By: Trishula Oswald
Trishula is a genderfluid philosopher and digital hospitality professional. They know a lot about beer and wine and treating others with kindness.Trishula eats ice cream with their partner in the East Bay.
Nia Wilson was murdered on a Sunday.
My partner, standing near the doorway of our bedroom, looked up from their phone. “Did you hear what happened at MacArthur?”
MacArthur BART station is one stop South from our apartment. It’s a familiar station, one stop on the way downtown, toward San Francisco. Before we moved in together, MacArthur was my partner’s home station. It’s where my partner goes to see their best friend.
“A black woman was killed. She was just 18.”
I walk over to them.
I wrap my white arms around their dark body.
I breathe, shaken by the closeness of unfair violence. My partner left Mississippi, it’s cops and deep rooted racism, for sunny California. The death of Nia Wilson dismantled a dream. For the highly melanated and feminine, safety cannot be assumed anywhere in america.
I breathe, holding my black partner, now knowing that I cannot keep them safe.
Doreen St. Felix, in their New Yorker article, “The Very American Killing of Nia Wilson,” details the reality of higher murder rates among cis and trans black women in america and the woefully low rate of conviction. Husbands, strangers, lovers, cops, men both known and unknown close their hands around the throats of black women. Few of the perpetrators are charged or convicted.
These facts are not statements of passion or premeditation. As St. Felix writes, “it is a reflection of how this country values the lives of black women.”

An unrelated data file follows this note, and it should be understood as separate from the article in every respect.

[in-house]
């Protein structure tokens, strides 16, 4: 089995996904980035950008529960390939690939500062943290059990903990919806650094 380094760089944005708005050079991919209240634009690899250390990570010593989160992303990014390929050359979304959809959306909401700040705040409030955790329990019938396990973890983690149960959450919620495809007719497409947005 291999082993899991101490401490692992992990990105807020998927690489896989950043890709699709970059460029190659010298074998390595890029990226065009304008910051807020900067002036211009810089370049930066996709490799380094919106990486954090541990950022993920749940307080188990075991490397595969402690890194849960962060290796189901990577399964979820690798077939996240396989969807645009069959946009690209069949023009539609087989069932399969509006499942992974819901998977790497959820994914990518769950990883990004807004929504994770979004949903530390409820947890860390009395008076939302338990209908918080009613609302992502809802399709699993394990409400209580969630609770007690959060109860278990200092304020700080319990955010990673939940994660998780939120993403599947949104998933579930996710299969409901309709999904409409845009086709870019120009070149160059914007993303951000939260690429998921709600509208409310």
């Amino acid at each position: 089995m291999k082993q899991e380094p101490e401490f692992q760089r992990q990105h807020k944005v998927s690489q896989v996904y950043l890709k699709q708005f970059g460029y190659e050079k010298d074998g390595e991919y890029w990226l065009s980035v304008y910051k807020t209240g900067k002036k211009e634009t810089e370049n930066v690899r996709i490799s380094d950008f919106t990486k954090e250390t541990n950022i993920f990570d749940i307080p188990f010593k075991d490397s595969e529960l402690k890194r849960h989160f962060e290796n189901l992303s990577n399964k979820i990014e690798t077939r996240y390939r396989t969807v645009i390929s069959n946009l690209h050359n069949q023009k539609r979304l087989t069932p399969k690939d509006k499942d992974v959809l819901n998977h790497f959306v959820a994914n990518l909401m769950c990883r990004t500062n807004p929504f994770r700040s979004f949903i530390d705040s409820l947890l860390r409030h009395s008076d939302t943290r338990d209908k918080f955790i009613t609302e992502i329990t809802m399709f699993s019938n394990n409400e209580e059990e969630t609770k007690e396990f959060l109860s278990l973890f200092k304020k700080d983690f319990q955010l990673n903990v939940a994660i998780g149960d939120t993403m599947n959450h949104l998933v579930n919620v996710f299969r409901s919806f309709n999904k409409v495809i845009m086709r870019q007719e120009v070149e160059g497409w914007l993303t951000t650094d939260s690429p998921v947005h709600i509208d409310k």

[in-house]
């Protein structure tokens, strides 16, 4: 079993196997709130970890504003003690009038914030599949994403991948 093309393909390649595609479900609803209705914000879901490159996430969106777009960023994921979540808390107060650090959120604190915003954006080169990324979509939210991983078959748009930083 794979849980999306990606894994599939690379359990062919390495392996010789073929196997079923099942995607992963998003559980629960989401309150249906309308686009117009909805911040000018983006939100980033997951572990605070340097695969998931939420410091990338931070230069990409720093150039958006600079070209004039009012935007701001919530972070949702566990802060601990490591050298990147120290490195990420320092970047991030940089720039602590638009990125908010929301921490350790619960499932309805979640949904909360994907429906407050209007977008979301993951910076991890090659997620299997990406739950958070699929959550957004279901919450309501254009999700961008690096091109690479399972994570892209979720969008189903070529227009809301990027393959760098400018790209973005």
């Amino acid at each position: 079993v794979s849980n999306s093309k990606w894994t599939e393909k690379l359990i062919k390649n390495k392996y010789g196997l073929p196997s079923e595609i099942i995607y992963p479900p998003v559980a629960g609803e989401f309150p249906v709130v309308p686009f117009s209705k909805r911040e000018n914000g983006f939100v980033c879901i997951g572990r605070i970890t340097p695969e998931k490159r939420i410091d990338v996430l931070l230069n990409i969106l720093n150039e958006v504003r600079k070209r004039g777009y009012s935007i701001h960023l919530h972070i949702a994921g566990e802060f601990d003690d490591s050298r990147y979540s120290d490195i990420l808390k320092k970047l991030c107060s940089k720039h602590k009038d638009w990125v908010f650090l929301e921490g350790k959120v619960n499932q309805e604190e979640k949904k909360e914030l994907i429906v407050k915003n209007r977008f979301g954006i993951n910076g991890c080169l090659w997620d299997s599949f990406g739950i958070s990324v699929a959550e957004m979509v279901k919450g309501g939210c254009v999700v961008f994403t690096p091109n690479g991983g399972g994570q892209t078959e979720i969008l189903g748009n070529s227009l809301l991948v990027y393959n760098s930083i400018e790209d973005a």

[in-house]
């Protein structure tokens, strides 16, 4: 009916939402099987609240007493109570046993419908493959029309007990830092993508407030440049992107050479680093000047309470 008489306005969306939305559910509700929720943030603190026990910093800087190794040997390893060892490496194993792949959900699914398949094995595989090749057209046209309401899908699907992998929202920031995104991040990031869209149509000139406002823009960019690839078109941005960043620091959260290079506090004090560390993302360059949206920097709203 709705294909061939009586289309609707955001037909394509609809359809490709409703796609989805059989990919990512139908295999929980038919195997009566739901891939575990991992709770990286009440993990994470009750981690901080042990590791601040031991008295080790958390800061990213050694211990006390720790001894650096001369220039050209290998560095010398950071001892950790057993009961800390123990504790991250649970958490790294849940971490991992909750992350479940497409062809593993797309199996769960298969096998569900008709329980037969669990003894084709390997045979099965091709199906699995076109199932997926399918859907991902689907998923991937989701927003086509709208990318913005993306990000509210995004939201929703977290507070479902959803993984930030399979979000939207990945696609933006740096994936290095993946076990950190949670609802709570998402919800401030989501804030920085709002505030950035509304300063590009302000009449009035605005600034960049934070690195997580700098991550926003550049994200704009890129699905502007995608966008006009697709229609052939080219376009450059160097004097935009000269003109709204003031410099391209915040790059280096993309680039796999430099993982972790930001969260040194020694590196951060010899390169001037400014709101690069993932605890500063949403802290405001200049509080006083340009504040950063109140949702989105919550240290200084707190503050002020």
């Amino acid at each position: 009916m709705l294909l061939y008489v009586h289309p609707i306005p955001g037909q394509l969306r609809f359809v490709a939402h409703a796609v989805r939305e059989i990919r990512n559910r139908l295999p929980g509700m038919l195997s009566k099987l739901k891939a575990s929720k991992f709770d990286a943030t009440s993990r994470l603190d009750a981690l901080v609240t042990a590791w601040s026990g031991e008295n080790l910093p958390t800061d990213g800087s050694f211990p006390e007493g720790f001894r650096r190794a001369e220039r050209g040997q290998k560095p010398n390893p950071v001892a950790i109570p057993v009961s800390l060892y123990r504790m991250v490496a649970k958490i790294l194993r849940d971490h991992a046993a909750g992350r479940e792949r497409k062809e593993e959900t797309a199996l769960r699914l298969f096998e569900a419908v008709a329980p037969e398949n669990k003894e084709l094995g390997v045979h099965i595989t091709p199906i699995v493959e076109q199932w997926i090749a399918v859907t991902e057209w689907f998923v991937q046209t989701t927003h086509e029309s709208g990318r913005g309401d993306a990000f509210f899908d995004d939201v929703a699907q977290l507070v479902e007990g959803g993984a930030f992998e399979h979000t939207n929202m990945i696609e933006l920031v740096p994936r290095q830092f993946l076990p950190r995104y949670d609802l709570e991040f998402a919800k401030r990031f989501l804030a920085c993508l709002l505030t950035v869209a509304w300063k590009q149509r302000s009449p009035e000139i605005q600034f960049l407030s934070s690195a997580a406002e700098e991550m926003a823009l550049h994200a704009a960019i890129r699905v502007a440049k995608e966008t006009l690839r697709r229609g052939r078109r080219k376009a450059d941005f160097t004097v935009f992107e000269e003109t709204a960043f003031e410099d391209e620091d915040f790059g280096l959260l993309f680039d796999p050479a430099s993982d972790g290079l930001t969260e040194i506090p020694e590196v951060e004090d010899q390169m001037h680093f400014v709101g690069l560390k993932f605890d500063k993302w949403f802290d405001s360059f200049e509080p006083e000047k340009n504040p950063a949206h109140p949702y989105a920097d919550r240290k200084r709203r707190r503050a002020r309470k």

John Cowell was apprehended. News reports try to make sense of his unprovoked hostility through his past jail time and possible mental illness. Characterizing him as a mentally unstable parolee muzzles the reason for his attack of Nia Wilson and her sister, Lahtifa. That story paints John as defective and not the intended product of our society. That story deflects our view of the true problem, the true root.
Racism and sexism are real in America. Ignoring how that reality affects the lives of black women is to give a pass to the men who fuck, kill and silence others. Too many black women fall under the weight of sexist racism’s unspoken presence. This is an ideology that supports violence without repercussion. I know, it’s simplistic. But as a white man once admitted, the simplest explanation is often the right answer.
The following day, an older white man jay-walked through the cross walk in front of my bike. I was angry at his easy ownership of the street. Maybe it was petty, but I clipped his shoulder. He didn’t walk away, though. He chased me to the following intersection and pulled me from my bike. He shook a lowered fist at me, pressed his shoulder into my arm and said quietly, “I could...I could...I could kill you.”
I understood at that moment, that this is the power men want to wield: The power to decide who lives and who dies.
The american justice system, through which the murderers of black people are lightly dismissed, arraigned but let go, is not built to be just. It is the privilege of men to respond to real or imagined threats with swift and disproportionate violence. Our society and our judicial system quietly consent.
Early in our relationship, my partner turned 30. On their birthday I asked how they felt, if they had done everything they thought they would before entering full-on adulthood.
My partner said, “I guess. I didn’t know if I’d ever make it to 30.”
They didn’t dare dream of adulthood in america.
Nia Wilson deserved to get home safely with her sisters on Sunday night.
Nia Wilson deserved to live well past her 30th birthday. Nia Wilson deserved better.
But that future doesn’t exist anymore.
The best we can give Nia Wilson is Justice.